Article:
Central to unionism reaching agreement in the Talks and the subsequent implementation period leading to devolution was the constructive approach taken by the Irish government, in particular the leadership shown by Bertie Ahern.
Even as his own mother was dying, he remained focused on dialogue with unionists and loyalists, reassuring us that he wanted a new relationship with Northern Ireland based on cooperation and mutual respect rather than aggression and hostility.
Twenty three years on that constructive approach has been replaced with overt hostility, threats, and renewed aggressive nationalism from Irish governments and ministers who have chosen to set aside the Belfast and St Andrew’s Agreements in order to impose a UK–EU protocol for Northern Ireland that weakens the United Kingdom and removes the key requirement for cross-community consensus that was the secret of the Belfast Agreement’s acceptance by both communities in Northern Ireland.
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Loyalism has been vocal in its opposition to the protocol and has withdrawn support for the agreement until the protocol is amended to bring it back in line with the agreement’s core guarantees.
Our opposition will however be peaceful, democratic, and consistent with the sound leadership shown by Arlene Foster, our first minister.
This is in stark contrast to the Irish government’s negotiating position which used the threat of violence – even a resumed bombing campaign on the border – to mislead the European Union.
Can you imagine the righteous outrage there would be if loyalism had threatened a resumption of violence.
We would be condemned across the world yet the Irish government is permitted to use threats as a negotiating tool!
The insult they have inflicted on the victims of bombings is unforgiveable.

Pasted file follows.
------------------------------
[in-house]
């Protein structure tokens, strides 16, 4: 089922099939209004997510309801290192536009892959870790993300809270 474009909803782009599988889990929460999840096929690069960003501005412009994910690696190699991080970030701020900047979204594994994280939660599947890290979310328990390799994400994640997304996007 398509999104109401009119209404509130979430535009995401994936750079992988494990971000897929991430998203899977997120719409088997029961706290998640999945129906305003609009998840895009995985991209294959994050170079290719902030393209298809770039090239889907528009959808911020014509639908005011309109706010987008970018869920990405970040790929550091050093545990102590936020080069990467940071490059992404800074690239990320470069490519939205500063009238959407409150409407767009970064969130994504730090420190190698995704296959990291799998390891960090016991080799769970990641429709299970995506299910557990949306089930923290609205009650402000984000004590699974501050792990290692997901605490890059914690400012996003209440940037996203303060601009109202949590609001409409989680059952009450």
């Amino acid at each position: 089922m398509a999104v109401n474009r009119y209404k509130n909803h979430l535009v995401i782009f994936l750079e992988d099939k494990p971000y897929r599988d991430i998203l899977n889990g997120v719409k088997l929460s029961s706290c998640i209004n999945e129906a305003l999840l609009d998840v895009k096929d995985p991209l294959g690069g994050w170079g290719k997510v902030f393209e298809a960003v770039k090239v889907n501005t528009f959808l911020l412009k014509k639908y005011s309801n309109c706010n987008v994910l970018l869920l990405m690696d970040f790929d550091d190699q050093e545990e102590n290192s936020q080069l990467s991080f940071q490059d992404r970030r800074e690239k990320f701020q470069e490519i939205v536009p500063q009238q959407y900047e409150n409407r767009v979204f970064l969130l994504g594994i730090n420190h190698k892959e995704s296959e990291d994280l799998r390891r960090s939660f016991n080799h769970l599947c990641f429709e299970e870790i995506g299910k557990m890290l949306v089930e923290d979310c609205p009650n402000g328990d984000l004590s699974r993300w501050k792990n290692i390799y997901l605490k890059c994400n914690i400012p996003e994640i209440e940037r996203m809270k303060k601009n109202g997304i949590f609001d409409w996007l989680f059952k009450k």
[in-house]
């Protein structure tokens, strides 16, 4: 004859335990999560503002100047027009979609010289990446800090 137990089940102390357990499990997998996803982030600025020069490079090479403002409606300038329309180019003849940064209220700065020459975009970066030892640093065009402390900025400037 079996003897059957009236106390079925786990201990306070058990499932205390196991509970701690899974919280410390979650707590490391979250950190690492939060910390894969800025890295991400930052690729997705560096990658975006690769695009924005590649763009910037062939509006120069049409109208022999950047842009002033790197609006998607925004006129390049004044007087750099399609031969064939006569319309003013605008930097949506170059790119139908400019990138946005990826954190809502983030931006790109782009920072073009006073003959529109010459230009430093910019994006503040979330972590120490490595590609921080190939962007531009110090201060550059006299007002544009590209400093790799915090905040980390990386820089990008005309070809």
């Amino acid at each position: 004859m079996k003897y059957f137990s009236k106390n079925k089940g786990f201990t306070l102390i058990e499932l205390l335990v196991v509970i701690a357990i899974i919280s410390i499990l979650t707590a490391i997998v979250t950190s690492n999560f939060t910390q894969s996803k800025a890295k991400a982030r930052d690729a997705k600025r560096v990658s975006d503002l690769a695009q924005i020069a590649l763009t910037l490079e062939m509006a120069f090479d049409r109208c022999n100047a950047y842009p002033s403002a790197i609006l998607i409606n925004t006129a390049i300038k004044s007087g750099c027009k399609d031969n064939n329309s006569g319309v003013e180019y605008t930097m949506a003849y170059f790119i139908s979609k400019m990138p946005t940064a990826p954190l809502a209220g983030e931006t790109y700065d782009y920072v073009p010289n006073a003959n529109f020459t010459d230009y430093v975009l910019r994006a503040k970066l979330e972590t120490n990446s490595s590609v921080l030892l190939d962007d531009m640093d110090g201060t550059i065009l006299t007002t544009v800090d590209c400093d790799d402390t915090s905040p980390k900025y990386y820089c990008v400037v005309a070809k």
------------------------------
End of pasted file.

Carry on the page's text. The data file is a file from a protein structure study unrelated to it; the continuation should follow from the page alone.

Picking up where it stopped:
To add insult to injury is the false claim that there is no viable alternative to the protocol.
Firstly, the Irish Republic conducts up to 80% of its trade in or through the rest of the British Isles.
It is a small, peripheral part of a greatly diminished European Union.
Secondly, modern technology allows the real-time tracking of shipments and deliveries across the globe.
If you order any delivery from flowers to motor vehicles you can track the status of that delivery online and even be given a guaranteed delivery date and time.
The logic of this means that the transit of any goods can be remotely monitored and randomly inspected at any point.
Why then can goods not flow freely, or unfettered, within the United Kingdom if they are pre-registered and subject to GPS monitoring.
Why can goods bound from anywhere in the UK to the Republic of Ireland, and vice versa, not also be pre-registered and monitored.
If goods are travelling from the UK to the European Union mainland they can be inspected at the ports of entry on the EU mainland eg Calais or Rotterdam etc.
And finally, if goods travel from the Republic of Ireland, through the UK to the EU mainland they can be pre-registered, sealed and despatched without interference.
This removes the need for either a hard border on the island of Ireland or between Northern Ireland and the rest of our own country and it restores the rights and guarantees of the Belfast Agreement.
I have failed to understand why Northern Ireland has been treated so differently and so shabbily.
Gibraltar for example, which also has a contentious land border with the EU has a Protocol which has not proved contentious.
The Gibraltar authorities were part of the negotiating team with the EU.
The result of their negotiation was put to the Gibraltar legislature for its approval, and Gibraltars’ representatives sit on the Standing Committees with Spain and the EU to monitor its performance.
By contrast, the Northern Ireland Executive was not involved in the negotiation of the NI Protocol.
The protocol was not put to the NI Assembly, or to the public here, for consultation or approval, and where are the NI representatives on the Standing Committees?
Further, loyalist and unionist groups and representatives are on record as asking for meetings with the EU negotiators to ensure the unionist position was understood.
Meetings were repeatedly declined, and submissions on possible solutions were ignored.
It is not difficult to conclude therefore that the Irish government viewed these negotiations as a means to re-ignite aggressive nationalism and punish unionism and the UK for supporting Brexit.
In so doing they have undone twenty-five years of constructive dialogue and cooperation and have shown up their ‘shared island’ agenda to be a disingenuous scam.
Looking to the future I have absolutely no doubt that common sense will prevail and the protocol will change.
I am less sanguine about the possibility of the Irish government restoring constructive relationships with unionism.
• David Campbell is a chair of the Loyalist Communities Council and a former Ulster Unionist MLA and close colleague to David Trimble at the time of the Belfast Agreement of 1998
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